Going Fishing? Take the Kids
There may be snow on the ground outside, but the first fishing trips (excluding ice fishing) of the year are right around the corner.
But where should you go? As any fisherman in Wyoming knows, not all lakes and streams are created equal where kids are concerned.
Full of fun and energy, kids’ vibrant natures make it nearly impossible, or at least difficult, to get them to sit still and keep quiet while they watch a still line in the water, waiting for the morning bite.
Most kids, with some exceptions of course, lack the technical know-how and patience to fish those fast moving mountain streams and torrential rivers, too.
What options are left, then? The Wyoming Game and Fish Department (WGFD) has a few suggestions.
Generally, the WGFD suggests waters that are known to offer fast action to keep kids’ attention. Fish size matters next to nothing for most kids, so long as they get to reel something in.
There are several community fisheries that fit the bill perfectly.
Here at home, strike out for the Gillette Fishing Lake in pursuit of bluegill, bullhead catfish, black perch, and the occasional rainbow trout.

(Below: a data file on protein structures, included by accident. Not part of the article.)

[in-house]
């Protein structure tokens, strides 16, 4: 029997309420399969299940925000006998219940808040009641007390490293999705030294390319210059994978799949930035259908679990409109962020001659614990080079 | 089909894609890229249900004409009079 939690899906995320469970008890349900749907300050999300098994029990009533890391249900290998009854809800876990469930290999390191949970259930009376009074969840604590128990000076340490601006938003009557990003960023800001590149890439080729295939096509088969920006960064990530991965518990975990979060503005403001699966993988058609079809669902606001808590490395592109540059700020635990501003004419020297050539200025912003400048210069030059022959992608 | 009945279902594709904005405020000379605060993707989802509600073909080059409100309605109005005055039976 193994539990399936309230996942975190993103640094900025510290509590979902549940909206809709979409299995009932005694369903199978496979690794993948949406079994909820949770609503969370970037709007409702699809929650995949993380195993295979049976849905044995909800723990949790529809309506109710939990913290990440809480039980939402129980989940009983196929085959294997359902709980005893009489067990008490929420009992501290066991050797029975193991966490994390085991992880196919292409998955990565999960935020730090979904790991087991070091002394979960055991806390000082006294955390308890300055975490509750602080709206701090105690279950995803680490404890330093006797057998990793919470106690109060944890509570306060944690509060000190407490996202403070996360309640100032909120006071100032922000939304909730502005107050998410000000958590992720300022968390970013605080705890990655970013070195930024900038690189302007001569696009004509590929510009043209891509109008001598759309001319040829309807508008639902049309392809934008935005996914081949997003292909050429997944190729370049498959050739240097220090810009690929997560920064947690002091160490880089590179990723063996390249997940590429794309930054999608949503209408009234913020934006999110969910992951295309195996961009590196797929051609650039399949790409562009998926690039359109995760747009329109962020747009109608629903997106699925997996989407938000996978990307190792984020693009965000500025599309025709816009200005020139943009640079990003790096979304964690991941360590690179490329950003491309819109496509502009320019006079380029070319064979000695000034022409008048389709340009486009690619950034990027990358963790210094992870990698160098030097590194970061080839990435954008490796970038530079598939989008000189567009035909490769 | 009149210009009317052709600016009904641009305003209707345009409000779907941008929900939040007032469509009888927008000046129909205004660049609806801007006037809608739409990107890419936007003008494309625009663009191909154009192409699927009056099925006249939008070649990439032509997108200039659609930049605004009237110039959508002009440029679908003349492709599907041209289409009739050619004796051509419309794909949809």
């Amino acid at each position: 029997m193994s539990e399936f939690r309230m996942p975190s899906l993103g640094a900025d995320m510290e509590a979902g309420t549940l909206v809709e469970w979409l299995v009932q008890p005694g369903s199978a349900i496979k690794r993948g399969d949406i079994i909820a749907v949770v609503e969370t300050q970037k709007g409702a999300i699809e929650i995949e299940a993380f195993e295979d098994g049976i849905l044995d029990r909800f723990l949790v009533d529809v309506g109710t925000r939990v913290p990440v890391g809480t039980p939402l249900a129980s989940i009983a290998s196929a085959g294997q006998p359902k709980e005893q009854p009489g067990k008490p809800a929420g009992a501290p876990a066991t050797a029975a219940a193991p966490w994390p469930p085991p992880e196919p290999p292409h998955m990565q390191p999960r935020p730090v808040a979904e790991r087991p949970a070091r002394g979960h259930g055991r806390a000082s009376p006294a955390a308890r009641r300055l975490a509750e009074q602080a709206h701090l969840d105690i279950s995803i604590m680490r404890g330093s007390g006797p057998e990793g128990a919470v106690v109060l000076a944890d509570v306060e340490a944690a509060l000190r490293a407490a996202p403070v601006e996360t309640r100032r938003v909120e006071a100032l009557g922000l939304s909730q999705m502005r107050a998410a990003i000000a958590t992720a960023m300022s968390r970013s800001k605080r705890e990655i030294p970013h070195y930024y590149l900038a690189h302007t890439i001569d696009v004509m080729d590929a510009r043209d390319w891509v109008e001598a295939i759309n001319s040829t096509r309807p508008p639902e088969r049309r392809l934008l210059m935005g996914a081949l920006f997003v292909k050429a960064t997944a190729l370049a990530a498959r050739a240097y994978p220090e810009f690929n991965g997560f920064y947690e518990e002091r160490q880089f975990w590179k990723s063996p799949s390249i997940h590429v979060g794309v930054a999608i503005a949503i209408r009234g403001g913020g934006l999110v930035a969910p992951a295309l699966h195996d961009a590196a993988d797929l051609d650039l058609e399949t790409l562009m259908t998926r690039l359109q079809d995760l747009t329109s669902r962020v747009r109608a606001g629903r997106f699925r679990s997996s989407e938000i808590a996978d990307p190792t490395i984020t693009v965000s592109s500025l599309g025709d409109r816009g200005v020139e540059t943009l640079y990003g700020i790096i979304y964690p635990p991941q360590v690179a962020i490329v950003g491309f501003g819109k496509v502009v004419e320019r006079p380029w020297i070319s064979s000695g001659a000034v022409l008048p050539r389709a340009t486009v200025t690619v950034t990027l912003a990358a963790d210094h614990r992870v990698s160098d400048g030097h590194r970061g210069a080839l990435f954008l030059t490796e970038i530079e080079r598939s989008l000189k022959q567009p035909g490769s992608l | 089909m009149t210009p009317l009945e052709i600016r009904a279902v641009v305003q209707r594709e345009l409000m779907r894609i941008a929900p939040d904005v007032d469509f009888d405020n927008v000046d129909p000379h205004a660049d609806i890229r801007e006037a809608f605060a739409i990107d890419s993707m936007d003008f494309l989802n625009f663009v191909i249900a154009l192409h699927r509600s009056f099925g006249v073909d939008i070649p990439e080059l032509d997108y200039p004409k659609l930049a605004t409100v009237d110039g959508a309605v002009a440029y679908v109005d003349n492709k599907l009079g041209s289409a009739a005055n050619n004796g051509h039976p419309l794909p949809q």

Craving diversity? Plot a course for various ponds located in Ranchester, Sundance, Wright, and Newcastle.
All of them are stocked similarly to the Gillette Fishing Lake, but a few offer other options like small and largemouth bass.
Tired of city fishing? Check out Healy Reservoir, northeast of Buffalo, that is chock-full of yellow perch and a decent chance of hooking a tiger muskie.
North of Sheridan, the Kleenburn Ponds are another good spot, stocked with a combination of bass and trout.
Don’t forget about Osage Reservoir, also called the Black Hills Power and Light Reservoir, just outside of the Town of Osage. Here, largemouth bass are king but there are plenty of decently sized brown and rainbow trout, too.
For older children willing to hike, check a few waters in the Bighorn Mountains.
Sawmill Reservoir, Sawmill lakes #1 and #2, and Calvin Lake all offer excellent brook and cutthroat fishing.
The point is, it doesn’t really matter where you take your kids fishing, as long as you are getting them out there and in the experience.
Best of luck this season!